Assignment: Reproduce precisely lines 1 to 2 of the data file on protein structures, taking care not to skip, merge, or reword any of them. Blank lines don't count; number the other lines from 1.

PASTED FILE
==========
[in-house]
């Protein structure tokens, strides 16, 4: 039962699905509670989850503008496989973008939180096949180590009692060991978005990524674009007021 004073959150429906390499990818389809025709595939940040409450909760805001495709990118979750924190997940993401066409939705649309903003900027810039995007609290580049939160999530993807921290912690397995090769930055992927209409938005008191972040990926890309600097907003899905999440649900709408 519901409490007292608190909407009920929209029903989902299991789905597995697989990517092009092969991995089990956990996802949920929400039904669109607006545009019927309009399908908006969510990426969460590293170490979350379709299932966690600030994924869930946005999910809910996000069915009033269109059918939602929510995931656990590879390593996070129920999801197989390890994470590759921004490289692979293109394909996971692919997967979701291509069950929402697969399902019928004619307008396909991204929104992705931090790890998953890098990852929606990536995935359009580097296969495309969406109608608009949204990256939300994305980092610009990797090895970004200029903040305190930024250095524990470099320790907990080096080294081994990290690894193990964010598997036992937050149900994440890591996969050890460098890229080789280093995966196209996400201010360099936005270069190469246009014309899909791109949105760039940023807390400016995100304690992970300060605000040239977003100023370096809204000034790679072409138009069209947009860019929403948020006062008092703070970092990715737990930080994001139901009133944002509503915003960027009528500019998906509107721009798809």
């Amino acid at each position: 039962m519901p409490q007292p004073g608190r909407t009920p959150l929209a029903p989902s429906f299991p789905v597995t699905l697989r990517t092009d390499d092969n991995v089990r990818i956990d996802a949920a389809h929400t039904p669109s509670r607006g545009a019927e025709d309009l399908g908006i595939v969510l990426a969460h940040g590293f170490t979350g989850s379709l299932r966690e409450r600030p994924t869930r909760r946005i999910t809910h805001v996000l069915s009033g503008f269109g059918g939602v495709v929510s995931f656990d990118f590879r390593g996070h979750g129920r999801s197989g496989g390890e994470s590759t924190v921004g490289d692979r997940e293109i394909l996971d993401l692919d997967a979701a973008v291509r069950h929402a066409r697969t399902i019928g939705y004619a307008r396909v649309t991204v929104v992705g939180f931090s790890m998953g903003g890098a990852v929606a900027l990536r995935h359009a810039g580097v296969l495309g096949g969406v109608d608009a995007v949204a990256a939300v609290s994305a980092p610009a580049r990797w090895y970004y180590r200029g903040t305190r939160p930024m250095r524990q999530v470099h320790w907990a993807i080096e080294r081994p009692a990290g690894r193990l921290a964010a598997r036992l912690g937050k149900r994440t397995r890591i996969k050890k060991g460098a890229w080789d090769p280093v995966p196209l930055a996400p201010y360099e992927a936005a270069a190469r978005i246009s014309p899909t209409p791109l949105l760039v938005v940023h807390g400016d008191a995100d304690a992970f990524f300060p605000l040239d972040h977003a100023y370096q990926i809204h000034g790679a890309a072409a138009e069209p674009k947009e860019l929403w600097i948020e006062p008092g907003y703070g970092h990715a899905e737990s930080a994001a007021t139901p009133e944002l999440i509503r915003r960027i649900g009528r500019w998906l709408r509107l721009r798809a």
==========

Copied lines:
[in-house]
């Protein structure tokens, strides 16, 4: 039962699905509670989850503008496989973008939180096949180590009692060991978005990524674009007021 004073959150429906390499990818389809025709595939940040409450909760805001495709990118979750924190997940993401066409939705649309903003900027810039995007609290580049939160999530993807921290912690397995090769930055992927209409938005008191972040990926890309600097907003899905999440649900709408 519901409490007292608190909407009920929209029903989902299991789905597995697989990517092009092969991995089990956990996802949920929400039904669109607006545009019927309009399908908006969510990426969460590293170490979350379709299932966690600030994924869930946005999910809910996000069915009033269109059918939602929510995931656990590879390593996070129920999801197989390890994470590759921004490289692979293109394909996971692919997967979701291509069950929402697969399902019928004619307008396909991204929104992705931090790890998953890098990852929606990536995935359009580097296969495309969406109608608009949204990256939300994305980092610009990797090895970004200029903040305190930024250095524990470099320790907990080096080294081994990290690894193990964010598997036992937050149900994440890591996969050890460098890229080789280093995966196209996400201010360099936005270069190469246009014309899909791109949105760039940023807390400016995100304690992970300060605000040239977003100023370096809204000034790679072409138009069209947009860019929403948020006062008092703070970092990715737990930080994001139901009133944002509503915003960027009528500019998906509107721009798809």